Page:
The cool thing about writing is that your time spent doing it is never wasted. Even if you write something that is never published, you are getting better every moment you spend toiling away. I once wrote well over a hundred quests for a cancelled game, and freaked the fuck out when I learned we were ceasing development. The next day, though, I woke with some kind of spooky icy calm and told myself that I’d learned so much doing it that it wasn’t actually a waste. Spooky-me was right. Writing is the hard work we do to communicate with other people, but even if other people never get to see it, you’re getting better at the communicating, so it’s fine. It’s fine! It’s okay.

It seems however that I’ve been subconsciously saving a lot more from my middle school works than I thought I was. I wasn’t just taking new skills with me when I moved on. I wasn’t just recycling place-names. My work is built on some really old fucking bones and I had no idea how old and how obvious those bones were until I read all this shit today.

Everyone tends to have their own private-but-obvious themes that they gravitate to in their writing– even their most commercial and crass writing. In 2014, I wrote like three different versions of the same relationship in three different failed writing projects, and in December of that year, I suddenly laid all those stories out next to one another and nearly shat myself.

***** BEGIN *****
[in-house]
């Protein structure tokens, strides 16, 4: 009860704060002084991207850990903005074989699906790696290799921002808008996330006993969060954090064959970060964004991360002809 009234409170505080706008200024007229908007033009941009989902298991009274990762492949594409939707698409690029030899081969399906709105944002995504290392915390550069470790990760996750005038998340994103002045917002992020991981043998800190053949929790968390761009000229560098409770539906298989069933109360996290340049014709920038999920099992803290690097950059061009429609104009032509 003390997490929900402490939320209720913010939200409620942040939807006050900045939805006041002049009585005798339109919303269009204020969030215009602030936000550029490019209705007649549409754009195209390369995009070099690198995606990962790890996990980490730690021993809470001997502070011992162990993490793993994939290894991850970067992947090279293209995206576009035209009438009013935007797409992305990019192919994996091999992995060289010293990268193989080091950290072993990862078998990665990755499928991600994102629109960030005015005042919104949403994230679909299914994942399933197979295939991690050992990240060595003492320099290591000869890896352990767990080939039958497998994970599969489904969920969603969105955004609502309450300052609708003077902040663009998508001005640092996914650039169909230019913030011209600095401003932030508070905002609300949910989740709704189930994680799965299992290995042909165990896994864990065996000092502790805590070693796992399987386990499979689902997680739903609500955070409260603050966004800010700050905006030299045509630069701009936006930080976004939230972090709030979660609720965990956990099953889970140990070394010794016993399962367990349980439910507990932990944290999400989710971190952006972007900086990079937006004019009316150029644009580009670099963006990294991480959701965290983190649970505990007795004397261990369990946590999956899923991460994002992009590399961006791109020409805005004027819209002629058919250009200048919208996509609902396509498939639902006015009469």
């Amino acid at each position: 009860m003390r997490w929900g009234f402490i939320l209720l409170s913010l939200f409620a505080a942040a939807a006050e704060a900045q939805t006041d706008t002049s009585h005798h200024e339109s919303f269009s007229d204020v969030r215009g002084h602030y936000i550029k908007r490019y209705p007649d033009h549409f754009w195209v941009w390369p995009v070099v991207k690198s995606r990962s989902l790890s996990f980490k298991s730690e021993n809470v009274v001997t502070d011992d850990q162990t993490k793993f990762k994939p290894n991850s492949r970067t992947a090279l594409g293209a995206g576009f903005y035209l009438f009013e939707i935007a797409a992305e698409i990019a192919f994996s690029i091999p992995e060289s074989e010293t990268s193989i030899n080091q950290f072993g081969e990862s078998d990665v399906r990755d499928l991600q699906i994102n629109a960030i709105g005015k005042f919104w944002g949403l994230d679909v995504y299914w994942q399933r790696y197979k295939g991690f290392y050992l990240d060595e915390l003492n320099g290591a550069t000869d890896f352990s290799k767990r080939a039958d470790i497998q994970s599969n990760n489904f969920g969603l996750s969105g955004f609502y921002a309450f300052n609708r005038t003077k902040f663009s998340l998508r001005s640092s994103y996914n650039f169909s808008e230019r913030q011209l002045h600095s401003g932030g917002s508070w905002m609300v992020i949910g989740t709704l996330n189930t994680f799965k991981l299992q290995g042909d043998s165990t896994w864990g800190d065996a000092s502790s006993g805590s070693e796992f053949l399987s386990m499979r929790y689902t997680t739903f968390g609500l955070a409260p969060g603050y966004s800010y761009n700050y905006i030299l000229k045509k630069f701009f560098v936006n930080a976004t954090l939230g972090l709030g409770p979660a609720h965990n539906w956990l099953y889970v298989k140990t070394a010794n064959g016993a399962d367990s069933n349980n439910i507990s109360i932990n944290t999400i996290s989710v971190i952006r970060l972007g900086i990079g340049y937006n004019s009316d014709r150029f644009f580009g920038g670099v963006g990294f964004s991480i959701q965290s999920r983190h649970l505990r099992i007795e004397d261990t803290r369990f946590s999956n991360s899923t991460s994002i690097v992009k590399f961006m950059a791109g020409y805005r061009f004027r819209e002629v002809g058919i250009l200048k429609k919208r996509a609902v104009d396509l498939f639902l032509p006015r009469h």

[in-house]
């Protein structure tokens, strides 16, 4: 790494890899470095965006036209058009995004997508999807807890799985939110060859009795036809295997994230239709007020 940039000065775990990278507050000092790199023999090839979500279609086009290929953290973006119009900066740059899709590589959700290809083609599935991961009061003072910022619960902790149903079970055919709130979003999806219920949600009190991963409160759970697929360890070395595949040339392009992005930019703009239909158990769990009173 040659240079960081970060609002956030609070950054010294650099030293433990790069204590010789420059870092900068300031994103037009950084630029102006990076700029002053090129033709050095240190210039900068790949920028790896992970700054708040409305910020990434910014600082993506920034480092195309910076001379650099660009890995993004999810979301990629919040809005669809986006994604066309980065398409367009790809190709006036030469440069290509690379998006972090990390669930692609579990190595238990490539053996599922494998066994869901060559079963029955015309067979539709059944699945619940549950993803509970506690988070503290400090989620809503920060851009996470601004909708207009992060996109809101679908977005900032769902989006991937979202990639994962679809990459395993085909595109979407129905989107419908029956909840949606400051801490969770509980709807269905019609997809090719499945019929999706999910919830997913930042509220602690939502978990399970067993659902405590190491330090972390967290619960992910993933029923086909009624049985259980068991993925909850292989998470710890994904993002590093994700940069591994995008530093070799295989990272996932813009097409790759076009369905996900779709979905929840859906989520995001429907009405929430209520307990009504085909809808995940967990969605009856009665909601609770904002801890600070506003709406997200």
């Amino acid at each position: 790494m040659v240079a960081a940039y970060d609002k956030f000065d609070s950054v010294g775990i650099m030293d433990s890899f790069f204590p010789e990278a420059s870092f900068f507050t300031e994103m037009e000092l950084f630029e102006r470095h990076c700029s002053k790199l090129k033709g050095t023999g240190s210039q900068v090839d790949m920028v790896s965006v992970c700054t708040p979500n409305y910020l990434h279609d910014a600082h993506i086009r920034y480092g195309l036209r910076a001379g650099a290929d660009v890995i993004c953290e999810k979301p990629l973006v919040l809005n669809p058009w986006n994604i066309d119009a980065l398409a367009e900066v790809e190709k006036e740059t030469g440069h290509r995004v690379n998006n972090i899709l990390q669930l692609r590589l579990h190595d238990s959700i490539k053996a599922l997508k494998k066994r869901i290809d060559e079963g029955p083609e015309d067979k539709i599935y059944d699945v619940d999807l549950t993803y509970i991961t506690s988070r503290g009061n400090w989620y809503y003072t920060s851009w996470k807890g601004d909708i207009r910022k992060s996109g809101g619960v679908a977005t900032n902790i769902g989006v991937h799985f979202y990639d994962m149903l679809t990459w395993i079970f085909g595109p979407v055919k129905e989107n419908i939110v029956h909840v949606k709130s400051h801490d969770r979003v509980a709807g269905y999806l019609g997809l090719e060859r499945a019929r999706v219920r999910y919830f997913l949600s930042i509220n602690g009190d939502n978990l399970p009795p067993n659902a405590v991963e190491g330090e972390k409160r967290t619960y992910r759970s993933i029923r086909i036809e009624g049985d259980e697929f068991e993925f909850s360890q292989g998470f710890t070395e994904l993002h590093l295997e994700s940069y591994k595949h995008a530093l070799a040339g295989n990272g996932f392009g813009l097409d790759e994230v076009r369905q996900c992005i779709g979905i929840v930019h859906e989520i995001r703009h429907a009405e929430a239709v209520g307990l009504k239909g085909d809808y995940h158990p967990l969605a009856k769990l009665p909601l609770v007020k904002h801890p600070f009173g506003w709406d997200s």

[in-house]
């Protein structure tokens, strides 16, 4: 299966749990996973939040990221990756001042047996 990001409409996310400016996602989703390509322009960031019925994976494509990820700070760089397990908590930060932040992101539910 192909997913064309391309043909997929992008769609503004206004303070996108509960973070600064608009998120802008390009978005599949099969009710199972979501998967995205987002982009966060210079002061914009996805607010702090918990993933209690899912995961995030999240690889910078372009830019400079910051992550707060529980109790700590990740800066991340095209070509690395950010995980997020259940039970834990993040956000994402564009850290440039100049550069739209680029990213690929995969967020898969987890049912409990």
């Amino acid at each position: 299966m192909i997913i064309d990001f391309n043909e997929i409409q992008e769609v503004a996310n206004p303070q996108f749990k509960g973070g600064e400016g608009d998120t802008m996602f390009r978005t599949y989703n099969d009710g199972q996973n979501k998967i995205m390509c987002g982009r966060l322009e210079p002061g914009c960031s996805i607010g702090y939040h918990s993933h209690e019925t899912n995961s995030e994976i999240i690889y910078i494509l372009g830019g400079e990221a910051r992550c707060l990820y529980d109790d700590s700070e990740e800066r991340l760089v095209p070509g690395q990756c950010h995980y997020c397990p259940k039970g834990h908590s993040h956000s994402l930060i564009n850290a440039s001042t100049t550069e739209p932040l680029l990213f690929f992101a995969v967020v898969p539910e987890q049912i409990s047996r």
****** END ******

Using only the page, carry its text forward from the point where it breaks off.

When it comes to stories about wizards who live in renaissance-era cities, I have been writing for like fourteen or fifteen fucking years about, apparently, the same couple people, doing the same couple things off and on as they skip between stories and contexts and shitty fucking magic systems. Soller in Six Months combines the ignorance and cunning I gave various of his older selves in 2002, 2004, 2006, 2010, and 2012. Simon Villano is actually this humble old regent dude from the 2006 story, which I wrote in high school:


Later in that story he is so nervous about fighting a battle that he barfs in a closet. I knew I was recycling those themes, but I had no idea how closely I was sticking to them!